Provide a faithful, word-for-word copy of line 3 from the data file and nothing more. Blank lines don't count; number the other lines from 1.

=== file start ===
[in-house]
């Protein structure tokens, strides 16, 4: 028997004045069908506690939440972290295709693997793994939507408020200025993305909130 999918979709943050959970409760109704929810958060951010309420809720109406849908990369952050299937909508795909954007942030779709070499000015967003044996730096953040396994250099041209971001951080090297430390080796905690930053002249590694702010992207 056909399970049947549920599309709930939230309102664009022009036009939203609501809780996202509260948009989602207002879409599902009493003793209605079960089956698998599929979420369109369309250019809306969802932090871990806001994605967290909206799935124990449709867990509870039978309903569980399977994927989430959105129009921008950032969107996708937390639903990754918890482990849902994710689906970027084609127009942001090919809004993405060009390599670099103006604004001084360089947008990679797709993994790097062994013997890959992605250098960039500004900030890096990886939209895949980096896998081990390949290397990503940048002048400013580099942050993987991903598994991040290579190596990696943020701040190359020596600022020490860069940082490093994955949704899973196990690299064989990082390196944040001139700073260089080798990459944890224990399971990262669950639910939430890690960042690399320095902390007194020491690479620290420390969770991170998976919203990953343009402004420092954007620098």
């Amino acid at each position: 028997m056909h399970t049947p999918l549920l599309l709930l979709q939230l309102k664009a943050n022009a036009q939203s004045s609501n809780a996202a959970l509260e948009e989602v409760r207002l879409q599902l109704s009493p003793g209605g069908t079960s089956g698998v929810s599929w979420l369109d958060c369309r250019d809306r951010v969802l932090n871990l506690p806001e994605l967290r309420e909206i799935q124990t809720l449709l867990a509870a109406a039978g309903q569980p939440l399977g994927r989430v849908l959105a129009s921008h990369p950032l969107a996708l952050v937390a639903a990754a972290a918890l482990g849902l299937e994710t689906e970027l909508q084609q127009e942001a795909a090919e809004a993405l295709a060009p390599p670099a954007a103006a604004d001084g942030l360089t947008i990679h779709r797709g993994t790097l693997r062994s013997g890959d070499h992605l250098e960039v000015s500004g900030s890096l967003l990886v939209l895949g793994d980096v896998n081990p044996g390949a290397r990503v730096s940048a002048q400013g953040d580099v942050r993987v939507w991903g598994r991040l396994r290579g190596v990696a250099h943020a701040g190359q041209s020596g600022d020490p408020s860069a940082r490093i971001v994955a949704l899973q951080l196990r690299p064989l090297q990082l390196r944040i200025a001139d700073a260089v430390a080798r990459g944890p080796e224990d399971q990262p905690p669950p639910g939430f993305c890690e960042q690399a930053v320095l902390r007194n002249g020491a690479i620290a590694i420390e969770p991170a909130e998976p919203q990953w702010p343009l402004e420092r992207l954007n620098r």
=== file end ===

């Amino acid at each position: 028997m056909h399970t049947p999918l549920l599309l709930l979709q939230l309102k664009a943050n022009a036009q939203s004045s609501n809780a996202a959970l509260e948009e989602v409760r207002l879409q599902l109704s009493p003793g209605g069908t079960s089956g698998v929810s599929w979420l369109d958060c369309r250019d809306r951010v969802l932090n871990l506690p806001e994605l967290r309420e909206i799935q124990t809720l449709l867990a509870a109406a039978g309903q569980p939440l399977g994927r989430v849908l959105a129009s921008h990369p950032l969107a996708l952050v937390a639903a990754a972290a918890l482990g849902l299937e994710t689906e970027l909508q084609q127009e942001a795909a090919e809004a993405l295709a060009p390599p670099a954007a103006a604004d001084g942030l360089t947008i990679h779709r797709g993994t790097l693997r062994s013997g890959d070499h992605l250098e960039v000015s500004g900030s890096l967003l990886v939209l895949g793994d980096v896998n081990p044996g390949a290397r990503v730096s940048a002048q400013g953040d580099v942050r993987v939507w991903g598994r991040l396994r290579g190596v990696a250099h943020a701040g190359q041209s020596g600022d020490p408020s860069a940082r490093i971001v994955a949704l899973q951080l196990r690299p064989l090297q990082l390196r944040i200025a001139d700073a260089v430390a080798r990459g944890p080796e224990d399971q990262p905690p669950p639910g939430f993305c890690e960042q690399a930053v320095l902390r007194n002249g020491a690479i620290a590694i420390e969770p991170a909130e998976p919203q990953w702010p343009l402004e420092r992207l954007n620098r």